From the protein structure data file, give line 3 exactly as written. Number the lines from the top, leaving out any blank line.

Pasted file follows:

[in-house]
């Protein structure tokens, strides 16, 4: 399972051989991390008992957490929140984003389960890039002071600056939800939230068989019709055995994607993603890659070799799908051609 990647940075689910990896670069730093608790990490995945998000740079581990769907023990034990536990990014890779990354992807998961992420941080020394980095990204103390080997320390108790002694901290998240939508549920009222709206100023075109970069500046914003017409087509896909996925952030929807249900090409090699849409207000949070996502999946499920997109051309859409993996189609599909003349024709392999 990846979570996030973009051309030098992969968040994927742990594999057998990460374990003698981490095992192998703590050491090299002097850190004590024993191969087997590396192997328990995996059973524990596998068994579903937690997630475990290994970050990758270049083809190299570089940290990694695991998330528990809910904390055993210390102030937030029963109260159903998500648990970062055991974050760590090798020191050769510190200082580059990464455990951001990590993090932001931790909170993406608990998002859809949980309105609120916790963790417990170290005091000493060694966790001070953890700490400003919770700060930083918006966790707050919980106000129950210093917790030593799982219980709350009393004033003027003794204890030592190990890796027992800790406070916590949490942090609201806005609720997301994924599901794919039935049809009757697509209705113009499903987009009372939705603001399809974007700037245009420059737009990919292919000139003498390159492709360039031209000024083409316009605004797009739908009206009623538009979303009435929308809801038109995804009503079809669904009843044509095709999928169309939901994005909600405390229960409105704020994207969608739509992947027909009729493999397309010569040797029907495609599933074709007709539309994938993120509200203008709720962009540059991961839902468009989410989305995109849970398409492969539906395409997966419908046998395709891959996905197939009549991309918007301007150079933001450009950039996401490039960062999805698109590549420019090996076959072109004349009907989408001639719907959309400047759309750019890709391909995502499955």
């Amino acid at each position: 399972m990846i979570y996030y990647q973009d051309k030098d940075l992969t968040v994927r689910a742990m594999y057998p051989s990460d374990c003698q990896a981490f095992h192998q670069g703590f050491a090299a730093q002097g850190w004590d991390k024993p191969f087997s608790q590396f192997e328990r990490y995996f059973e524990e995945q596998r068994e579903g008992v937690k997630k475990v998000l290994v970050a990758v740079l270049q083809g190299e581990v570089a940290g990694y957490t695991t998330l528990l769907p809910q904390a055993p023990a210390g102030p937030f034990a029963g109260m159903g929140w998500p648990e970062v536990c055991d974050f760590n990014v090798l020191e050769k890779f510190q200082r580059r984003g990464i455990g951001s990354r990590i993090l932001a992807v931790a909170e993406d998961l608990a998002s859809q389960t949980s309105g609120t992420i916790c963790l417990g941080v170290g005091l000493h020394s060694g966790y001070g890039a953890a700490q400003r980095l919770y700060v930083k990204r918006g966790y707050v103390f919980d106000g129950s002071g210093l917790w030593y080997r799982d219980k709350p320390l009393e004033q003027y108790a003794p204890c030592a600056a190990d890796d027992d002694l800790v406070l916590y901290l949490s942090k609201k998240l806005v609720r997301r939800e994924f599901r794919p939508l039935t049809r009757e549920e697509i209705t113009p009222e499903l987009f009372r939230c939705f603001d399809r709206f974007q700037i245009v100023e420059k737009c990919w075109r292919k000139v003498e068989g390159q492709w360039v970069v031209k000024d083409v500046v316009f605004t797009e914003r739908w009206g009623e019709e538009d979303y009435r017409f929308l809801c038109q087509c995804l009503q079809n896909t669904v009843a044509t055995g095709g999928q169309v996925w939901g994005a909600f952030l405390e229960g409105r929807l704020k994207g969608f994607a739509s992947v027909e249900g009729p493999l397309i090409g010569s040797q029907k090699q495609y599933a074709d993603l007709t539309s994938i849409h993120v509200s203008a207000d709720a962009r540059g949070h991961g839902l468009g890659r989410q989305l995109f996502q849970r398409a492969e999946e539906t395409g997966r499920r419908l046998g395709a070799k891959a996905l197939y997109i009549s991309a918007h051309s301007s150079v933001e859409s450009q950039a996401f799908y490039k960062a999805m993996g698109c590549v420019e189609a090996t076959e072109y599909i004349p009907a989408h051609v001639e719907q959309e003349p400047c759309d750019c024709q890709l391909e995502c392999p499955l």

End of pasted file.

């Amino acid at each position: 399972m990846i979570y996030y990647q973009d051309k030098d940075l992969t968040v994927r689910a742990m594999y057998p051989s990460d374990c003698q990896a981490f095992h192998q670069g703590f050491a090299a730093q002097g850190w004590d991390k024993p191969f087997s608790q590396f192997e328990r990490y995996f059973e524990e995945q596998r068994e579903g008992v937690k997630k475990v998000l290994v970050a990758v740079l270049q083809g190299e581990v570089a940290g990694y957490t695991t998330l528990l769907p809910q904390a055993p023990a210390g102030p937030f034990a029963g109260m159903g929140w998500p648990e970062v536990c055991d974050f760590n990014v090798l020191e050769k890779f510190q200082r580059r984003g990464i455990g951001s990354r990590i993090l932001a992807v931790a909170e993406d998961l608990a998002s859809q389960t949980s309105g609120t992420i916790c963790l417990g941080v170290g005091l000493h020394s060694g966790y001070g890039a953890a700490q400003r980095l919770y700060v930083k990204r918006g966790y707050v103390f919980d106000g129950s002071g210093l917790w030593y080997r799982d219980k709350p320390l009393e004033q003027y108790a003794p204890c030592a600056a190990d890796d027992d002694l800790v406070l916590y901290l949490s942090k609201k998240l806005v609720r997301r939800e994924f599901r794919p939508l039935t049809r009757e549920e697509i209705t113009p009222e499903l987009f009372r939230c939705f603001d399809r709206f974007q700037i245009v100023e420059k737009c990919w075109r292919k000139v003498e068989g390159q492709w360039v970069v031209k000024d083409v500046v316009f605004t797009e914003r739908w009206g009623e019709e538009d979303y009435r017409f929308l809801c038109q087509c995804l009503q079809n896909t669904v009843a044509t055995g095709g999928q169309v996925w939901g994005a909600f952030l405390e229960g409105r929807l704020k994207g969608f994607a739509s992947v027909e249900g009729p493999l397309i090409g010569s040797q029907k090699q495609y599933a074709d993603l007709t539309s994938i849409h993120v509200s203008a207000d709720a962009r540059g949070h991961g839902l468009g890659r989410q989305l995109f996502q849970r398409a492969e999946e539906t395409g997966r499920r419908l046998g395709a070799k891959a996905l197939y997109i009549s991309a918007h051309s301007s150079v933001e859409s450009q950039a996401f799908y490039k960062a999805m993996g698109c590549v420019e189609a090996t076959e072109y599909i004349p009907a989408h051609v001639e719907q959309e003349p400047c759309d750019c024709q890709l391909e995502c392999p499955l």